News of the Week: Humboldt workers declare staffing emergency
September 19th, 2018
Each week we share articles on subjects that are important to NUHW and its members. Here are several must-read stories over the past seven days:
Just two days after more than 100 of our members and nurses represented by CNA declared a staffing crisis at Providence St. Joseph Health’s Humboldt County hospitals, management laid off more than two dozen workers, multiple news outlets report. This week, workers stated their concerns to the Eureka City Council.
A state audit into nursing home finances that was spearheaded by NUHW research has resulted in a new law that will require nursing home operators to better document transactions with other companies also controlled by the same operator, according to the Eureka Times-Standard.
One of the terms of a mega-merger between Dominican Hospital parent Dignity Heath and Catholic Health Initiatives is status quo operation of Dominican Hospital, its emergency services, staff and facilities for five years post-agreement, InsuranceNewsNet.com reports.
As the demand for healthcare services slips away from hospitals and into outpatient settings, it’s taking a fair amount of jobs along with it, Modern Healthcare reports. Monthly U.S. Bureau of Labor Statistics reports from the beginning of the year show hiring in the ambulatory sector has far outpaced hospital hiring at least since the beginning of 2018. In August, the ambulatory sector added 21,100 jobs—more than 60% of all new healthcare hires—compared with 8,200 new hires among hospitals.
San Francisco Marriott workers voted overwhelmingly last Thursday to authorize a strike, the San Francisco Chronicle reports. Hotel workers around the country are embroiled in similar disputes. Chicago hotel workers have been striking for a week, and Hawaii and Boston Marriott workers voted earlier this week to authorize a strike.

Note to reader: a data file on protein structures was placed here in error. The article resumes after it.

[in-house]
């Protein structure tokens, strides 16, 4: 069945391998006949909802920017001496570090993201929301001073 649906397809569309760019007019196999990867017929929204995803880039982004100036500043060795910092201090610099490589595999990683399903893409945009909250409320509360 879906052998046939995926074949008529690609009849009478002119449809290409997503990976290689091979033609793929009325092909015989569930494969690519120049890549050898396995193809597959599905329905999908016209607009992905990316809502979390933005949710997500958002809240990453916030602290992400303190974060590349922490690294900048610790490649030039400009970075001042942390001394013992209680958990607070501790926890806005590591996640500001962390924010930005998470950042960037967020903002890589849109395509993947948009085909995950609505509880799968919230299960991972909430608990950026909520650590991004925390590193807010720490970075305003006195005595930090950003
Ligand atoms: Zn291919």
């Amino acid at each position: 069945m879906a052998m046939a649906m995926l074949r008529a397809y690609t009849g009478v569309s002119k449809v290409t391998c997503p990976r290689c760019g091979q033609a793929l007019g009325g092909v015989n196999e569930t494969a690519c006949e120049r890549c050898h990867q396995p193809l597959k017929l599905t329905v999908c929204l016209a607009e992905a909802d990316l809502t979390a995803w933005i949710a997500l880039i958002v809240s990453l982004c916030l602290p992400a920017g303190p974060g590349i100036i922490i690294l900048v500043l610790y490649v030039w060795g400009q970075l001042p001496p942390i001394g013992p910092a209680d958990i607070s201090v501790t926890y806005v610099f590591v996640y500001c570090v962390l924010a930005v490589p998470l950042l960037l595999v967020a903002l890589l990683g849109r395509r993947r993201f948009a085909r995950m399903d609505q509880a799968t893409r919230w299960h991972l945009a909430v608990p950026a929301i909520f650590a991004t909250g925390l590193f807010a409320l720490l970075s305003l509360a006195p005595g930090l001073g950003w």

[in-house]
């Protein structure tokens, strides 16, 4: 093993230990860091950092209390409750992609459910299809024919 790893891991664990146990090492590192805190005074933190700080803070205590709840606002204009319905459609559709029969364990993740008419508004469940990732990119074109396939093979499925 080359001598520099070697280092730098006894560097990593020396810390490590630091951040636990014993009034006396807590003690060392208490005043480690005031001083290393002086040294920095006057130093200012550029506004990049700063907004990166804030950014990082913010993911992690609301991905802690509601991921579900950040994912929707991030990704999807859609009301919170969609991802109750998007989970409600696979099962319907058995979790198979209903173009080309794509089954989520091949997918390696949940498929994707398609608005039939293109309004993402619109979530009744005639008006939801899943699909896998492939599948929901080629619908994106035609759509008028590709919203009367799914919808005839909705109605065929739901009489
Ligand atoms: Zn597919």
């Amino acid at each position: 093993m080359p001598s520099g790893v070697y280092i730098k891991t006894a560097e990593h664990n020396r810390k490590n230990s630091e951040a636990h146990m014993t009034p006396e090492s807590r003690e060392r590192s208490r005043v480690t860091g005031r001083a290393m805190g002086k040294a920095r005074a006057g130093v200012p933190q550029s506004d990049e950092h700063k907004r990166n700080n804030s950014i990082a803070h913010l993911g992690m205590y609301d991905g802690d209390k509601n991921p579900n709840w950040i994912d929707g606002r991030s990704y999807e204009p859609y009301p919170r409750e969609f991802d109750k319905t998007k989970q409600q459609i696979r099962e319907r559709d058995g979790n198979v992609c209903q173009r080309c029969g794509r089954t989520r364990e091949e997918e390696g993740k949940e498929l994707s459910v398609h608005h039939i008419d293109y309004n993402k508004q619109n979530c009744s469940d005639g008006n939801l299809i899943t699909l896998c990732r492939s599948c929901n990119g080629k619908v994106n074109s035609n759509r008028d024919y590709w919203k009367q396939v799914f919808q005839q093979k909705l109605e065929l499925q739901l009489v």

Sen. Bernie Sanders is showing he won’t back down from powerful corporations like Amazon, Vox writes. If companies won’t pay their employees a living wage, Sanders argues, the government should recoup the cost of providing government services through a specific tax. Sanders is partnering with prominent House progressive Rep. Ro Khanna (D-CA) on the Stop Bad Employers by Zeroing Out Subsidies (Stop BEZOS) Act, which would enact a tax on large corporations equal to the federal benefits their low-wage employees receive in order to make ends meet. Companies such as Amazon, Walmart, and American Airlines will have to pay every dollar in aid their workers get from the government back through taxes.
In recent decades, the nation’s tremendous economic growth has not led to broad social uplift, The New York Times reports. Economists call it the “productivity-pay gap” — the fact that over the last 40 years, the economy has expanded and corporate profits have risen, but real wages have remained flat for workers without a college education. Since 1973, American productivity has increased by 77 percent, while hourly pay has grown by only 12 percent. If the federal minimum wage tracked productivity, it would be more than $20 an hour, not today’s poverty wage of $7.25.